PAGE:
Lighting for Indoor Plants

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webskipper

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Like to know your results of using Fluorescent Reptile lamps versus Reptile Mercury Vapor versus regular full spectrum flood lamps (GE Reveal etc) for growing food plants indoors.

I'm torn between using 2 48 inch double strip lights and 1 100 watt reptile lamp (hot spot) across my 8 foot Super Table or using 3 100 watt Reptile lamps for heat and growing food.

One hot spot lamp over the square yard of flagstone is all the Greeks need.
 

webskipper

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Did some research about growing specialty plants indoors, and had my own trials and errors. I have concluded that it is far less expensive and most productive to use incandescent lamps for growing plants indoors within the Super Tortoise table than to rely on fluorescent lamps.

Several months after completing the Super Table the seedlings just were not as robust as when I was seeding in between established plants or when they were in close proximity to the reptile flood lamps. Granted the dinosaurs were eating the sprouts; the surviving sprouts had long thin roots with little leaves.

The lighting setup is now one 45W, 50W or 65W GE Reveal flood lamp per flat (@$5 with GE coupon). Now the wattage depends on how much over ambient you need to keep your Torts comfortable. My ambient is 80F so there is no need to bake the plants. Lamp housings are Zoomed Mini Domes (@$15). The fluorescent fixtures compared were double and triple tubes.

Previously, the plants were in 17" clear plant saucers. Roots had no where to go. Good for seed starting just no future crops.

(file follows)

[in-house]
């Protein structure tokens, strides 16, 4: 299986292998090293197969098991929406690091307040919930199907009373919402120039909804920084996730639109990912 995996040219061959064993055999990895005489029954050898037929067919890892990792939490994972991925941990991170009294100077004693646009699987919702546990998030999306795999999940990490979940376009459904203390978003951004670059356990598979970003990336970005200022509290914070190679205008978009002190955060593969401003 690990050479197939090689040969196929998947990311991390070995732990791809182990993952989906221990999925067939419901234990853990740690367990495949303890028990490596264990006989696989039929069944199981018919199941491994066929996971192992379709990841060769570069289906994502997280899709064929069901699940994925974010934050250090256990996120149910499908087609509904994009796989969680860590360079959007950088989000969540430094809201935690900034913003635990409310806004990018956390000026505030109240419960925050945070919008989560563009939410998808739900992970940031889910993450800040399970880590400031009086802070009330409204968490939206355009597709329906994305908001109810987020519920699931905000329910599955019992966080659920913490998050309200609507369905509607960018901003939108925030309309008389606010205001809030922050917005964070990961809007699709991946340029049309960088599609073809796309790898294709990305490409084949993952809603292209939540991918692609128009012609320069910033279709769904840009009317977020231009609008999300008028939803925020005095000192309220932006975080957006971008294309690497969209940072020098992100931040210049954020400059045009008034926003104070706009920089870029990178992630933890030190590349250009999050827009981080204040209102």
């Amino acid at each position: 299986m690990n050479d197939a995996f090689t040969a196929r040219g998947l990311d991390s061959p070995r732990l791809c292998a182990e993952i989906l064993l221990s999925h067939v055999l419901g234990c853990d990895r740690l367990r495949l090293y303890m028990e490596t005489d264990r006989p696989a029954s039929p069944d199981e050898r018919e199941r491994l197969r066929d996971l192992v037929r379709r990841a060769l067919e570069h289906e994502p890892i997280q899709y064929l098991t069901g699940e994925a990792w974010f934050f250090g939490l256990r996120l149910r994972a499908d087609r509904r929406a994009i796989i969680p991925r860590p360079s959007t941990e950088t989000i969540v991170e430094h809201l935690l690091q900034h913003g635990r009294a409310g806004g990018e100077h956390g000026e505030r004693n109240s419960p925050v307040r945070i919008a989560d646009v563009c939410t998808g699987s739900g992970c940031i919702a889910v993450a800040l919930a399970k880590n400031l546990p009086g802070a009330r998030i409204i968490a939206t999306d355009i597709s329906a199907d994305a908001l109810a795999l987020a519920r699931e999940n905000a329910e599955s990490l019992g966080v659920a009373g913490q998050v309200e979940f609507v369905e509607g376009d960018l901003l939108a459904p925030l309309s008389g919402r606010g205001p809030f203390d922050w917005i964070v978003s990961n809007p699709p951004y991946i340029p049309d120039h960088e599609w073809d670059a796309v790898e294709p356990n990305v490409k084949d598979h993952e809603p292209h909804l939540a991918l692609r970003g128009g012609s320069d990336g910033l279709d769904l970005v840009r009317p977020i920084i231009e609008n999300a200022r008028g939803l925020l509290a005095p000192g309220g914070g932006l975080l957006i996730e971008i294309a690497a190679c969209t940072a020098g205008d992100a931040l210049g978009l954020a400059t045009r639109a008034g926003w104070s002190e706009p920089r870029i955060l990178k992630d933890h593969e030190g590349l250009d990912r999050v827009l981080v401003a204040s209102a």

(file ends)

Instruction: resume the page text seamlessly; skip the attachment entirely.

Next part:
I dumped it all and started over. 1- 18 X 18 flat of Dichondra (or other) can be repotted into 2- 15" Diameter engine oil drain pans ($3). About 4" deep. I have 4 pans total in the table and an extra for the Tortoise bath.

Drill a 1/4" hole into the pans for drainage and then add screening, a thin layer of pebbles, stones, or old mulch to keep the soil from eroding out the hole. Cut 4 strips of sod out of the flat and lay into the pan. Now start cutting squares out to fill in the voids. Fill the gaps with clean soil and your done. The fewer cuts the better as you don't want to shock the roots. Don't trash the plant litter as it is still food. :)

Timers- Since I don't need the basking 100W Powersun on all the time, a timer controls it to be on only when the Torts are most active 8-3. The smaller flood lamps are on 7-7.

Sounds like a lot of energy running the Hydroponix, in reality it's not when running the 45W's.

Image below is with the plant lights off. In the evening the spots over the lush green looks pretty cool for indoor landscaping. Tortoise smiles are priceless.

DSC00977.jpg
 

PeanutbuttER

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Thanks for the update! I've never been able to get plants to grow in my tort table and I believe improper lighting has been my biggest culprit. I'll have to give this set up a shot sometime.
 

Logz23

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the easiest and most cost efficient lights to use are the standard fluorescent twist lights.I have grown plants three feet tall in a closet with tree 24 watt lights.the only problem is they said that the fluorescent lights burn the torts eyes, so you would have to grow them under the table like i do and just put them up whenever and take them back down to grow back.Incandescents are much higher in the red spectrum and promote upward leggy stem growth while the fluroescents are higher in the blue spectrum which promotes short lushy leafy full growth.
 

biglove4bigtorts